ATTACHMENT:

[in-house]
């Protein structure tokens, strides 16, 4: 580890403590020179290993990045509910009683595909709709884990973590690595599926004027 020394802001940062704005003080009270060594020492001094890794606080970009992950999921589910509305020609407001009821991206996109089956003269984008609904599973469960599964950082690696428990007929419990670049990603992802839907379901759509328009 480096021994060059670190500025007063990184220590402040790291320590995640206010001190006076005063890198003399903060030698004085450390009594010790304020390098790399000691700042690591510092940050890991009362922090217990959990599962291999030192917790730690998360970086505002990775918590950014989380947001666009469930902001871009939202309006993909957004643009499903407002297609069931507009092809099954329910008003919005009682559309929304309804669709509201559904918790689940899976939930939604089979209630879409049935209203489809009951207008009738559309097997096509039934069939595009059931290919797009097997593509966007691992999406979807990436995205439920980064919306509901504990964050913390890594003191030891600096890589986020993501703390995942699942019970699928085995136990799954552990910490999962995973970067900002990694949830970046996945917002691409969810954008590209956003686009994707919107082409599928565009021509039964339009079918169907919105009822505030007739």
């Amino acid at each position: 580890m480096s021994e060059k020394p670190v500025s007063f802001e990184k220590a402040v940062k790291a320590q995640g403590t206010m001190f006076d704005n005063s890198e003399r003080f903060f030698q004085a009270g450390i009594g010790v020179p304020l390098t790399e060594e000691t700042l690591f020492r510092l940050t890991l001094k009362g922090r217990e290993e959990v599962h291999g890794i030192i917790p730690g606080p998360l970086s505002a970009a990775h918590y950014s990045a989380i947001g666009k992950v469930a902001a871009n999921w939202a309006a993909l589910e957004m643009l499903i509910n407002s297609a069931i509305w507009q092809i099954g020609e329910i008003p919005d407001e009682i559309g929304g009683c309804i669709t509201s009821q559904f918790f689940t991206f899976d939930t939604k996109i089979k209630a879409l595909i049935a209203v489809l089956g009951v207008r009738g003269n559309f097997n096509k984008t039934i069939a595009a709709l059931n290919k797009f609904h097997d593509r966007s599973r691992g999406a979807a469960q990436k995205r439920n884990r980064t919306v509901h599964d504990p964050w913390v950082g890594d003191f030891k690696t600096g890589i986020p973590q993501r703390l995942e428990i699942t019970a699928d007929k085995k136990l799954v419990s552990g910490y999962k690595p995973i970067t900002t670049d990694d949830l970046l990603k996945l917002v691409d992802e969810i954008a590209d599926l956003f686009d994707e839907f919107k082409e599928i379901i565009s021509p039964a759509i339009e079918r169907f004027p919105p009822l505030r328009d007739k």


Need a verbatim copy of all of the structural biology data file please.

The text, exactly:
[in-house]
């Protein structure tokens, strides 16, 4: 580890403590020179290993990045509910009683595909709709884990973590690595599926004027 020394802001940062704005003080009270060594020492001094890794606080970009992950999921589910509305020609407001009821991206996109089956003269984008609904599973469960599964950082690696428990007929419990670049990603992802839907379901759509328009 480096021994060059670190500025007063990184220590402040790291320590995640206010001190006076005063890198003399903060030698004085450390009594010790304020390098790399000691700042690591510092940050890991009362922090217990959990599962291999030192917790730690998360970086505002990775918590950014989380947001666009469930902001871009939202309006993909957004643009499903407002297609069931507009092809099954329910008003919005009682559309929304309804669709509201559904918790689940899976939930939604089979209630879409049935209203489809009951207008009738559309097997096509039934069939595009059931290919797009097997593509966007691992999406979807990436995205439920980064919306509901504990964050913390890594003191030891600096890589986020993501703390995942699942019970699928085995136990799954552990910490999962995973970067900002990694949830970046996945917002691409969810954008590209956003686009994707919107082409599928565009021509039964339009079918169907919105009822505030007739």
């Amino acid at each position: 580890m480096s021994e060059k020394p670190v500025s007063f802001e990184k220590a402040v940062k790291a320590q995640g403590t206010m001190f006076d704005n005063s890198e003399r003080f903060f030698q004085a009270g450390i009594g010790v020179p304020l390098t790399e060594e000691t700042l690591f020492r510092l940050t890991l001094k009362g922090r217990e290993e959990v599962h291999g890794i030192i917790p730690g606080p998360l970086s505002a970009a990775h918590y950014s990045a989380i947001g666009k992950v469930a902001a871009n999921w939202a309006a993909l589910e957004m643009l499903i509910n407002s297609a069931i509305w507009q092809i099954g020609e329910i008003p919005d407001e009682i559309g929304g009683c309804i669709t509201s009821q559904f918790f689940t991206f899976d939930t939604k996109i089979k209630a879409l595909i049935a209203v489809l089956g009951v207008r009738g003269n559309f097997n096509k984008t039934i069939a595009a709709l059931n290919k797009f609904h097997d593509r966007s599973r691992g999406a979807a469960q990436k995205r439920n884990r980064t919306v509901h599964d504990p964050w913390v950082g890594d003191f030891k690696t600096g890589i986020p973590q993501r703390l995942e428990i699942t019970a699928d007929k085995k136990l799954v419990s552990g910490y999962k690595p995973i970067t900002t670049d990694d949830l970046l990603k996945l917002v691409d992802e969810i954008a590209d599926l956003f686009d994707e839907f919107k082409e599928i379901i565009s021509p039964a759509i339009e079918r169907f004027p919105p009822l505030r328009d007739k």